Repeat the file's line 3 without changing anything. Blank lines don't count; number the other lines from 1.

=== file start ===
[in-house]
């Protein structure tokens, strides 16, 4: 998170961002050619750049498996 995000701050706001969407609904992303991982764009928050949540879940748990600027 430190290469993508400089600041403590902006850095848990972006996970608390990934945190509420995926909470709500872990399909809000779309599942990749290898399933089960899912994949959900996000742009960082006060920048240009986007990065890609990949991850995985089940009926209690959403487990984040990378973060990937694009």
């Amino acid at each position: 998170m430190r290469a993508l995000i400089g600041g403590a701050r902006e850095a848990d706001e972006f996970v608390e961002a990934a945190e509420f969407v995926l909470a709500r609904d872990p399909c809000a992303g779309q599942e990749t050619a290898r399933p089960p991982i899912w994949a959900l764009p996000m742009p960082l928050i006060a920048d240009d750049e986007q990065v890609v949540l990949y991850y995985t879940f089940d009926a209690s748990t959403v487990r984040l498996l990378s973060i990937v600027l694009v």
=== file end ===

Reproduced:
């Amino acid at each position: 998170m430190r290469a993508l995000i400089g600041g403590a701050r902006e850095a848990d706001e972006f996970v608390e961002a990934a945190e509420f969407v995926l909470a709500r609904d872990p399909c809000a992303g779309q599942e990749t050619a290898r399933p089960p991982i899912w994949a959900l764009p996000m742009p960082l928050i006060a920048d240009d750049e986007q990065v890609v949540l990949y991850y995985t879940f089940d009926a209690s748990t959403v487990r984040l498996l990378s973060i990937v600027l694009v």